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My father, a retired priest, listens in wonder when my medical student son tells him about the latest research he’s seeing – and wonders what his own father, a surgeon who died before I was born, would have made of it all. The pace of change is astonishing, even with an underlying subject that hasn’t changed in millennia.

So it’s not surprising that the father and son team of Richard and Daniel Susskind have taken the thinking Susskind senior first applied 20 years ago in The Future of Law, and related it more broadly across the professions. But medicine has a universality that the practice of law doesn’t. Consulting,tax and audit, architecture, teaching, journalism and the priesthood stretch the concept further (the last two almost beyond breaking point).

Their conclusions? Increasingly capable machines will transform work, giving rise to new ways of sharing practical expertise. In the end, the traditional professions will be dismantled, leaving most (but not all) professionals to be replaced by less-expert people and high-performing systems.

To get us there, the authors take us on a detailed journey, from the sociological basis of the ‘Grand Bargain’ that accords privileged status (why are we trusted to sign off passport photos?), through the history of print-based society, to the economic impact of technology on work (Daniel’s specialism).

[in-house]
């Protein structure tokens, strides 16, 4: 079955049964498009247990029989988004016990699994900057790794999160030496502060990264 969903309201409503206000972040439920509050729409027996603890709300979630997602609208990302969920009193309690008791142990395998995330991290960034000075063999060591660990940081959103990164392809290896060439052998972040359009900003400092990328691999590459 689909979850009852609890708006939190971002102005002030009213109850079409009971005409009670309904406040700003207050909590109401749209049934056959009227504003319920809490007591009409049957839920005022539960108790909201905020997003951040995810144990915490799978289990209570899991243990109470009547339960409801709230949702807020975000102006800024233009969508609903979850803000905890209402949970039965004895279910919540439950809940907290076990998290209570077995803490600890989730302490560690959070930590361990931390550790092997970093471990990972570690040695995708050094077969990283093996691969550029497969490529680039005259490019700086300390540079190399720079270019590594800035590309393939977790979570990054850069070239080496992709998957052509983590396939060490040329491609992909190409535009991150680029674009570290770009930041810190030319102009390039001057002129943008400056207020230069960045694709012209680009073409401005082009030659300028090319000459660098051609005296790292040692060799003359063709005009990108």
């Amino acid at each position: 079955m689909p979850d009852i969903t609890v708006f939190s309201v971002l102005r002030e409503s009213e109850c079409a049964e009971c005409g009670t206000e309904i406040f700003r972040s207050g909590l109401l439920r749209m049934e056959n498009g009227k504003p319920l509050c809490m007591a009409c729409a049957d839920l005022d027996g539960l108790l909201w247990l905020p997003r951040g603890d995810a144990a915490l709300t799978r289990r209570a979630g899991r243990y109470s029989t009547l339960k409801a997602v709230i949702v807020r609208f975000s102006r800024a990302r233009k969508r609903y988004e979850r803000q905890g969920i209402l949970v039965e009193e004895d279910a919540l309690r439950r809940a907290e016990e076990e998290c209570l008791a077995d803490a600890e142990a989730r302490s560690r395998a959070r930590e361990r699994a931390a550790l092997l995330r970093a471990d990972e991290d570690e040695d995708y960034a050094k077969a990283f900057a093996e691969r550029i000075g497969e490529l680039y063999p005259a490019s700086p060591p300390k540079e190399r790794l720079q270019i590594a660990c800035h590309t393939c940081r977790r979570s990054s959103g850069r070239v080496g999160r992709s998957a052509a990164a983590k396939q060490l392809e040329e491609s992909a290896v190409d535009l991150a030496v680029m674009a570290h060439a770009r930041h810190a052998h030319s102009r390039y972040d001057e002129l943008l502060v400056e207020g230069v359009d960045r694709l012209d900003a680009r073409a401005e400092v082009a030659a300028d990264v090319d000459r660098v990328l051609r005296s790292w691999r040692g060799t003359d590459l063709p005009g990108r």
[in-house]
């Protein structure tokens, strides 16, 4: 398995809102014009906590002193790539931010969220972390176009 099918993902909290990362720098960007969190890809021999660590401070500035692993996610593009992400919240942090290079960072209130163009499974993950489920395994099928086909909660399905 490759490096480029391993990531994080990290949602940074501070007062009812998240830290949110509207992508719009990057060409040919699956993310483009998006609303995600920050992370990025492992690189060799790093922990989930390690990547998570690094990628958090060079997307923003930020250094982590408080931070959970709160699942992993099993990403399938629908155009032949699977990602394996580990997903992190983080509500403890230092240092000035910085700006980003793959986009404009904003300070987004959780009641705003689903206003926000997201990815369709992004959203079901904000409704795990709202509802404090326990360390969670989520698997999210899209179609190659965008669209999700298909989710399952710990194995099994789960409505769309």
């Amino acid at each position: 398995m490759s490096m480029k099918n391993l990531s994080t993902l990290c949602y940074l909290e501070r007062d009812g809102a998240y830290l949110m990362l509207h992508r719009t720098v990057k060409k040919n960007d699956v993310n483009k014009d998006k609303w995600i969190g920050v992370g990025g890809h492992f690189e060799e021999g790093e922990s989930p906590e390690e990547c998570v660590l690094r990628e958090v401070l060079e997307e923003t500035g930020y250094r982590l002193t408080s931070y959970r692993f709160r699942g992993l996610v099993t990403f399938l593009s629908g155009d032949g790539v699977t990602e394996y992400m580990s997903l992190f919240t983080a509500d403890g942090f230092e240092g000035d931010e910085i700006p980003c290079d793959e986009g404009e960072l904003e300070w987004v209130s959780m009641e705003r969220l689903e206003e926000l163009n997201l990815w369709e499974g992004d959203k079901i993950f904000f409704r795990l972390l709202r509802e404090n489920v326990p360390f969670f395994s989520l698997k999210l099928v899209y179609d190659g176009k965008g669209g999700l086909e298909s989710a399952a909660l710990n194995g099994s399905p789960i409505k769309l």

We’re accompanied on our journey by an army of academics. But the book and its arguments are so clearly structured and signposted that a lay reader is guided smoothly. Sure, the most colourful language in the book is reserved for describing the coffee-making craft of a barista, and the majority of the writing would be more recognisable to a barrister as a tightly crafted skeleton argument.

For me, though, this book excels when it’s bravely predicting the future while flagging questions we face as a result.

Society does need an open debate about the idea of machines taking decisions instead of humans. Should a life-support machine be switched off or a village bombed by a robot?

But how can that debate take place in an environment where change is already happening incrementally (and invisibly)? Will we be too late to pause and reflect?

And should practical expertise – the ‘assets’ marketed by the professions – continue to have monetary value in a technologically enabled world that shares that knowledge on a commons basis?

What, even, is the future of paid work if capable machines carry out tasks that currently constitute most people’s economic contribution to society?

Those questions go far beyond whether we need human lawyers, architects, journalists – or doctors. And, like my father, I will be fascinated to try to understand, in years to come, how on earth my grandchildren make a living out of their changing skills and knowledge.

First published in Briefing, Better Behaviours, March 2016

18 Mar 2016

 

 


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